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3D printed ascending aortic simulators with physiological fidelity for surgical simulation
  1. Ali Alakhtar1,2,
  2. Alexander Emmott3,4,
  3. Cornelius Hart4,
  4. Rosaire Mongrain5,
  5. Richard L Leask4,
  6. Kevin Lachapelle6
  1. 1 Department of Cardiac Surgery, McGill University, Montreal, Québec, Canada
  2. 2 Dpartment of Surgery, Unaizah College of Medicine and Health Sciences, Qassim University, Qassim, Saudi Arabia
  3. 3 Research Institute, McGill University Health Centre, Montreal, Québec, Canada
  4. 4 Department of Chemical Engineering, McGill University, Montreal, Québec, Canada
  5. 5 Department of Mechanical Engineering, McGill University, Montreal, Québec, Canada
  6. 6 Department of Cardiovascular Surgery, McGill University Health Centre, Montreal, Québec, Canada
  1. Correspondence to Dr Kevin Lachapelle, Cardiovascular Surgery, McGill University Health Centre, Montreal, Québec H4A 3J1, Canada; kevin.lachapelle{at}mcgill.ca

Abstract

Introduction Three-dimensional (3D) printed multimaterial ascending aortic simulators were created to evaluate the ability of polyjet technology to replicate the distensibility of human aortic tissue when perfused at physiological pressures.

Methods Simulators were developed by computer-aided design and 3D printed with a Connex3 Objet500 printer. Two geometries were compared (straight tube and idealised aortic aneurysm) with two different material variants (TangoPlus pure elastic and TangoPlus with VeroWhite embedded fibres). Under physiological pressure, β Stiffness Index was calculated comparing stiffness between our simulators and human ascending aortas. The simulators’ material properties were verified by tensile testing to measure the stiffness and energy loss of the printed geometries and composition.

Results The simulators’ geometry had no effect on measured β Stiffness Index (p>0.05); however, β Stiffness Index increased significantly in both geometries with the addition of embedded fibres (p<0.001). The simulators with rigid embedded fibres were significantly stiffer than average patient values (41.8±17.0, p<0.001); however, exhibited values that overlapped with the top quartile range of human tissue data suggesting embedding fibres can help replicate pathological human aortic tissue. Biaxial tensile testing showed that fiber-embedded models had significantly higher stiffness and energy loss as compared with models with only elastic material for both tubular and aneurysmal geometries (stiffness: p<0.001; energy loss: p<0.001). The geometry of the aortic simulator did not statistically affect the tensile tested stiffness or energy loss (stiffness: p=0.221; energy loss: p=0.713).

Conclusion We developed dynamic ultrasound-compatible aortic simulators capable of reproducing distensibility of real aortas under physiological pressures. Using 3D printed composites, we are able to tune the stiffness of our simulators which allows us to better represent the stiffness variation seen in human tissue. These models are a step towards achieving better simulator fidelity and have the potential to be effective tools for surgical training.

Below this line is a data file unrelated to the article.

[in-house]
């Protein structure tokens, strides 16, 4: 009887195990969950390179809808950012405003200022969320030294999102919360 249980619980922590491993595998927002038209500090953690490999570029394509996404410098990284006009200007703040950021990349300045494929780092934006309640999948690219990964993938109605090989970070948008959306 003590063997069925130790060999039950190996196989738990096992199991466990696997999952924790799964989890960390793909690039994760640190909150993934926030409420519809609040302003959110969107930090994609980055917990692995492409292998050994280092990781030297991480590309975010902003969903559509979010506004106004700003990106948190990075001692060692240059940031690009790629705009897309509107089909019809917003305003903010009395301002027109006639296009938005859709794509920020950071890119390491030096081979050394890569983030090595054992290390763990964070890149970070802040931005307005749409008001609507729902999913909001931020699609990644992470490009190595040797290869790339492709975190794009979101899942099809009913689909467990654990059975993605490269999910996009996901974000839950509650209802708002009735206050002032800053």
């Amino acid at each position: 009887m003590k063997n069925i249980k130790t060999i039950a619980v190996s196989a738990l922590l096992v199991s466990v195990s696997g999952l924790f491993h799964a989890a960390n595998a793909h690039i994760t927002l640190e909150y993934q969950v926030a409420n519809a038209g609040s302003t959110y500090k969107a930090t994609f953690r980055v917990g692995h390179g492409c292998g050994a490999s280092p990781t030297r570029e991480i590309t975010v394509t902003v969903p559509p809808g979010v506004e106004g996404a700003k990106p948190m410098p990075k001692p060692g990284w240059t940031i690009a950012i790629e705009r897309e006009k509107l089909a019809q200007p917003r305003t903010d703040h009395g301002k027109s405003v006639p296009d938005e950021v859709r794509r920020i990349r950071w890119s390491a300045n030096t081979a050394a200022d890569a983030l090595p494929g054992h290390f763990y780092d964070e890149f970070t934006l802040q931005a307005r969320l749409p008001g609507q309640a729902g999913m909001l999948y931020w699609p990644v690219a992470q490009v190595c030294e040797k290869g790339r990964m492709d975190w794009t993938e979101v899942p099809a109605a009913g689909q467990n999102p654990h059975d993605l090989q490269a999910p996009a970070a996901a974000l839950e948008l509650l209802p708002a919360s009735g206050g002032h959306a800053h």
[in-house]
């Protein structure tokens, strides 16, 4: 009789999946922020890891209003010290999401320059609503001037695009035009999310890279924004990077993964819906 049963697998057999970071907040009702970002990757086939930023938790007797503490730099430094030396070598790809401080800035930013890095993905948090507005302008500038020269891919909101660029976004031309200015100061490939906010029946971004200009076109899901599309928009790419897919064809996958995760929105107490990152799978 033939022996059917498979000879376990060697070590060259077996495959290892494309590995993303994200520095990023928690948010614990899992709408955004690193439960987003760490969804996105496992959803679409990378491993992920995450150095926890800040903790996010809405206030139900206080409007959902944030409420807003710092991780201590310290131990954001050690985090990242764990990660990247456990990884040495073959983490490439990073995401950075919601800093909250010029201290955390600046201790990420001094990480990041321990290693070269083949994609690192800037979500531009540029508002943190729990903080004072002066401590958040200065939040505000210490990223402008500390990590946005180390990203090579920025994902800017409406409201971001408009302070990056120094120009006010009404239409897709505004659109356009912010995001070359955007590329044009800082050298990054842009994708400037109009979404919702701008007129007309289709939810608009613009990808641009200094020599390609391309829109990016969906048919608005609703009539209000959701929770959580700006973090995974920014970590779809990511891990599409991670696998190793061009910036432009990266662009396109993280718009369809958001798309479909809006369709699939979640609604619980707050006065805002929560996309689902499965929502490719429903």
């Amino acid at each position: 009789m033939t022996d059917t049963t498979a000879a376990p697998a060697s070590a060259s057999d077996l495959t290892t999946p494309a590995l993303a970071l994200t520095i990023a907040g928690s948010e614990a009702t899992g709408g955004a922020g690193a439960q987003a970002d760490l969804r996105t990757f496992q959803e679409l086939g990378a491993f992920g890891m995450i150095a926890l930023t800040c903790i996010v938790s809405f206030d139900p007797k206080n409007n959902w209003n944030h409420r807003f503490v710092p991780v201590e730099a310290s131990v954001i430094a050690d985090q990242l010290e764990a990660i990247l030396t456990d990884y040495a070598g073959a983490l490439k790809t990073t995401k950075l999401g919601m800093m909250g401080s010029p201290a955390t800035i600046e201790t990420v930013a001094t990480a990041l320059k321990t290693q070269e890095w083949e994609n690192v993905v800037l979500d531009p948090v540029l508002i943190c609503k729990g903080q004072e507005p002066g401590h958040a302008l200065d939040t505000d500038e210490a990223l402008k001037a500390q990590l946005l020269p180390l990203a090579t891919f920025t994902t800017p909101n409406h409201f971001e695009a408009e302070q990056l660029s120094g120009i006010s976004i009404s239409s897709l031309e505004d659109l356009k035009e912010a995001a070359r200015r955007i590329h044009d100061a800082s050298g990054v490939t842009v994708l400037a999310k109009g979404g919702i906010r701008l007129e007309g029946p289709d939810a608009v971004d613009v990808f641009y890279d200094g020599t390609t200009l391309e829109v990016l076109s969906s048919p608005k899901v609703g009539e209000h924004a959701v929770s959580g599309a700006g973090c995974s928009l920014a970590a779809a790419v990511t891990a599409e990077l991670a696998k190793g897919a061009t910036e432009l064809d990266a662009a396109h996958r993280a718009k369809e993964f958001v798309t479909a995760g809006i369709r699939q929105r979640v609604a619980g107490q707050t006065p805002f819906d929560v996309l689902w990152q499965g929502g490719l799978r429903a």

• high-fidelity simulation
  • quality improvement
  • resident training
  • simulator design
  • surgical simulation

Data availability statement

All data relevant to the study are included in the article or uploaded as supplemental information. Data available from primary author: Dr Ali Alakhtar at ali.alakhtar@mail.mcgill.ca (ORCD ID: 0000-0001-8326-3719).

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Data availability statement

All data relevant to the study are included in the article or uploaded as supplemental information. Data available from primary author: Dr Ali Alakhtar at ali.alakhtar@mail.mcgill.ca (ORCD ID: 0000-0001-8326-3719).

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Footnotes

  • Twitter @alimalakhtar

  • Contributors The corresponding author has the right to grant on behalf of all authors and does grant on behalf of all authors, an exclusive licence (or non-exclusive for government employees) on a worldwide basis to the BMJ Publishing Group to permit this article (if accepted) to be published in BMJ editions and any other BMJPGL products and sublicences such use and exploit all subsidiary rights, as set out in our licence. The lead author (the manuscript’s guarantor) affirms that the manuscript is an honest, accurate, and transparent account of the study being reported; that no important aspects of the study have been omitted; and that any discrepancies from the study as planned (and, if relevant, registered) have been explained. AA designed the experiment, performed the experiment, analysed the data and wrote the manuscript. AE performed the experiment, analysed the data and edited the manuscript. CH performed the experiment and performed 3D printing. RM provided the infrastructure and reviewed the manuscript. RLL supervised the study, provided the infrastructure, designed the experiment, reviewed the data analysis and reviewed the manuscript. KL supervised the study, provided the infrastructure, designed the experiment, reviewed the data analysis and reviewed the manuscript.

  • Funding The authors have not declared a specific grant for this research from any funding agency in the public, commercial or not-for-profit sectors.

  • Competing interests None declared.

  • Provenance and peer review Not commissioned; externally peer reviewed.

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